The stock market will be gripped by panic if the new government is "addicted to budget deficits", raising doubts about fiscal sustainability, says Kiatnakin Phatra Securities (KKP).
KKP chief economist Pipat Luengnaruemitchai expressed concerns about the country's fiscal outlook if politicians and the government allocate excessive expenditure. Without a clear financing plan, this could cause fiscal sustainability problems in the long run.
"Thailand is about to have a new government. Political parties have proposed policies that use quite a lot of money," Mr Pipat wrote on his Facebook page.
"But we cannot talk about spending money without mentioning the source of the funding."
The Move Forward Party (MFP), which plans to lead a coalition government, focuses its aid policies on education, children, disabled people and retirees.
The policies are estimated to require 650 billion baht in additional spending.
"The problem is where will this money come from?" asked Mr Pipat.
The MFP plan aims to cut military spending and other budgets it deems unnecessarily high. The party also wants increase revenue via wealth and land taxes, as well as hike the corporate tax for large companies.
The combined effect of these cuts should reduce government expenses by 650 billion baht per year, according to the MFP.
"If the plan works and the budget deficit does not increase, it will benefit the economy more than other economic stimulus," Mr Pipat said.
Thailand's demography is changing and the number of elderly people is increasing, resulting in more money needed for the country's welfare system, while the number of people paying taxes is declining.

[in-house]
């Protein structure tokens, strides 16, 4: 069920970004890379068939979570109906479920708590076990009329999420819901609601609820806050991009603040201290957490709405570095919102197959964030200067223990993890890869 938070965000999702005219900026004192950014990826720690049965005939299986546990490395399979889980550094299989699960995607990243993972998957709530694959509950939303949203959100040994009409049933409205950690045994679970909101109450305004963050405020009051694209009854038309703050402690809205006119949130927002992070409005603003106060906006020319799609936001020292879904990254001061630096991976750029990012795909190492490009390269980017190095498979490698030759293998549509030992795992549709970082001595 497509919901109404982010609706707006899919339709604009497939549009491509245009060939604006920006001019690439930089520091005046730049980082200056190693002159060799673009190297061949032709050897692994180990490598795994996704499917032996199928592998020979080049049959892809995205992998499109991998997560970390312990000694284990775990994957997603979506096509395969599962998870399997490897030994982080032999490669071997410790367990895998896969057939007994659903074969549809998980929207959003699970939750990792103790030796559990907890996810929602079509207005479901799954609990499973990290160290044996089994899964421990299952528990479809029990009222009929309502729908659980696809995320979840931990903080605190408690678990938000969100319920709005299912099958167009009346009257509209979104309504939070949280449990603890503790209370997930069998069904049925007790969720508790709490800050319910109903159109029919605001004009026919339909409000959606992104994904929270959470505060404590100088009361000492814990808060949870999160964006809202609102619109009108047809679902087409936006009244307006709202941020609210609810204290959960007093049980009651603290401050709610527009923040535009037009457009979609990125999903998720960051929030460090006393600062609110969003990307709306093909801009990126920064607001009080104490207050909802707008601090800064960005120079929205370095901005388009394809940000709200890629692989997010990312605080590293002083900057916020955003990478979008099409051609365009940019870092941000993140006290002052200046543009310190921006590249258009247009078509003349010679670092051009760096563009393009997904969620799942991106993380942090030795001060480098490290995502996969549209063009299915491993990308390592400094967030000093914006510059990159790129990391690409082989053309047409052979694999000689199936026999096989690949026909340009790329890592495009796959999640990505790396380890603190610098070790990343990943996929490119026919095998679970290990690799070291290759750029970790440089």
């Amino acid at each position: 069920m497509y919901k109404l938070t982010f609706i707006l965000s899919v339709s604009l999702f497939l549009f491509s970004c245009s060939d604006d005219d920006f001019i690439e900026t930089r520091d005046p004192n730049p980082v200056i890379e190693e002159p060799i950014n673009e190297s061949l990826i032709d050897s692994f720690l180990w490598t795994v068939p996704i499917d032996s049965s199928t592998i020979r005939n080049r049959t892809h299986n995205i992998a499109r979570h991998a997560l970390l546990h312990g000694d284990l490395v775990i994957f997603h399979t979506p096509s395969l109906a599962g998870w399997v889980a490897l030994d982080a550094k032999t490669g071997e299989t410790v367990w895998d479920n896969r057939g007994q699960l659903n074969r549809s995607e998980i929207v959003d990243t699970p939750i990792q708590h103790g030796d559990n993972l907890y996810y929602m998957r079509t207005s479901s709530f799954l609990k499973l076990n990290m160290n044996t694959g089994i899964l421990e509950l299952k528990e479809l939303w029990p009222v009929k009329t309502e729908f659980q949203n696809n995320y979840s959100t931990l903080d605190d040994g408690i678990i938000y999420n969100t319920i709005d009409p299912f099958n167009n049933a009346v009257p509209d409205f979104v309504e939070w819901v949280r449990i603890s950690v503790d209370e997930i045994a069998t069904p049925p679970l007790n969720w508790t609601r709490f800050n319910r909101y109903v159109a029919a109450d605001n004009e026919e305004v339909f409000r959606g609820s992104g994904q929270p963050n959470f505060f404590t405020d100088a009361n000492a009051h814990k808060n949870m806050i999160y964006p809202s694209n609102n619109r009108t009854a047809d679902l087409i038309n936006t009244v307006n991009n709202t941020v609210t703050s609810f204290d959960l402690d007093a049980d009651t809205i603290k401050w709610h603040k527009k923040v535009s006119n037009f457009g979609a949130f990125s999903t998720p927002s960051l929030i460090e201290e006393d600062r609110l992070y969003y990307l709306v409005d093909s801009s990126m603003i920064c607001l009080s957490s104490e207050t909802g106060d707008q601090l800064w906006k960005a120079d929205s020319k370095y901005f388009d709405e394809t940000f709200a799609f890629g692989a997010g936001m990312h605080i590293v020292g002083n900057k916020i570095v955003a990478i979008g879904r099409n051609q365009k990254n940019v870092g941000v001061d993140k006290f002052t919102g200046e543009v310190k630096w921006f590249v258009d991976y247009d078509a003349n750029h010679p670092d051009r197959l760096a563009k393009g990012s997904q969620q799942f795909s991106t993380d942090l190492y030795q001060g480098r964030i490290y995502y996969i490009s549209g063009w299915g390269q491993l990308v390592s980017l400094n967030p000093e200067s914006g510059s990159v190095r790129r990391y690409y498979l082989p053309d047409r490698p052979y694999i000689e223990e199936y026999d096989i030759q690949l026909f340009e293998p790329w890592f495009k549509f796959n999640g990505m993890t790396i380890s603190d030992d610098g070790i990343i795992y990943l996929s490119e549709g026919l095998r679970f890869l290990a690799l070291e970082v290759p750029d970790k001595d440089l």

"Many people are interested in one important indicator: the public debt-to-GDP ratio," he said.
"If the ratio is expected to increase uncontrollably, the market and investors will be concerned about the status of the government."
Based on KKP's pre-interest average fiscal deficit of about 2% to GDP, Thailand's public debt-to-GDP ratio will slowly increase from about 61% on Wednesday to 68% in a decade.
"But if Thailand has a higher budget deficit as interest rates rise, there is a chance public debt will spike more sharply and become increasingly difficult to reduce," Mr Pipat said.
"Although the current state of public debt is not much of a concern in the short term, we are in a state of distrust, and with the increasing fiscal burden from the demographic structure, slower economic growth and the need for other expenses, we could be at a critical point where the country's fiscal position could become a constraint."